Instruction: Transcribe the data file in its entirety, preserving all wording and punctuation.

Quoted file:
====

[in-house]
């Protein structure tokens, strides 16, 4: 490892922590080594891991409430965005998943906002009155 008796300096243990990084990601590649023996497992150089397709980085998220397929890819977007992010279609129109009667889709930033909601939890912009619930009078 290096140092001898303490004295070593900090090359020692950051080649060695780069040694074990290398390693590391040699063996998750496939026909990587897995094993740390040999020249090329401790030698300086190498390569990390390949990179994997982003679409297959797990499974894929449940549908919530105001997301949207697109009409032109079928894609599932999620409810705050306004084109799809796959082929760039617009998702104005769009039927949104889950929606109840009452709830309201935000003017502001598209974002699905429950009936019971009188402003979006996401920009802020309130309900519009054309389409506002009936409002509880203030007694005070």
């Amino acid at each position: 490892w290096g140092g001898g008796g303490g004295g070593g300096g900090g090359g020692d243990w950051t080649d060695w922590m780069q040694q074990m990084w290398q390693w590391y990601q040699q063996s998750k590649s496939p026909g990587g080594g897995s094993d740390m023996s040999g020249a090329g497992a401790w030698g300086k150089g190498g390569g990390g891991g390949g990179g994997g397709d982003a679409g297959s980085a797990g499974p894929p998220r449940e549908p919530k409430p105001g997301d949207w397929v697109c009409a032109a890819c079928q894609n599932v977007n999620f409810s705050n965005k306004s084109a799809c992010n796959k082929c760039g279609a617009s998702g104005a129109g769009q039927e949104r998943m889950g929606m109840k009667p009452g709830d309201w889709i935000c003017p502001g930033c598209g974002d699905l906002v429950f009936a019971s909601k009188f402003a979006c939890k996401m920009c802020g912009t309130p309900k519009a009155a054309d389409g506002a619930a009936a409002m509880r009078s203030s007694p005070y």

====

[in-house]
């Protein structure tokens, strides 16, 4: 490892922590080594891991409430965005998943906002009155 008796300096243990990084990601590649023996497992150089397709980085998220397929890819977007992010279609129109009667889709930033909601939890912009619930009078 290096140092001898303490004295070593900090090359020692950051080649060695780069040694074990290398390693590391040699063996998750496939026909990587897995094993740390040999020249090329401790030698300086190498390569990390390949990179994997982003679409297959797990499974894929449940549908919530105001997301949207697109009409032109079928894609599932999620409810705050306004084109799809796959082929760039617009998702104005769009039927949104889950929606109840009452709830309201935000003017502001598209974002699905429950009936019971009188402003979006996401920009802020309130309900519009054309389409506002009936409002509880203030007694005070």
């Amino acid at each position: 490892w290096g140092g001898g008796g303490g004295g070593g300096g900090g090359g020692d243990w950051t080649d060695w922590m780069q040694q074990m990084w290398q390693w590391y990601q040699q063996s998750k590649s496939p026909g990587g080594g897995s094993d740390m023996s040999g020249a090329g497992a401790w030698g300086k150089g190498g390569g990390g891991g390949g990179g994997g397709d982003a679409g297959s980085a797990g499974p894929p998220r449940e549908p919530k409430p105001g997301d949207w397929v697109c009409a032109a890819c079928q894609n599932v977007n999620f409810s705050n965005k306004s084109a799809c992010n796959k082929c760039g279609a617009s998702g104005a129109g769009q039927e949104r998943m889950g929606m109840k009667p009452g709830d309201w889709i935000c003017p502001g930033c598209g974002d699905l906002v429950f009936a019971s909601k009188f402003a979006c939890k996401m920009c802020g912009t309130p309900k519009a009155a054309d389409g506002a619930a009936a409002m509880r009078s203030s007694p005070y």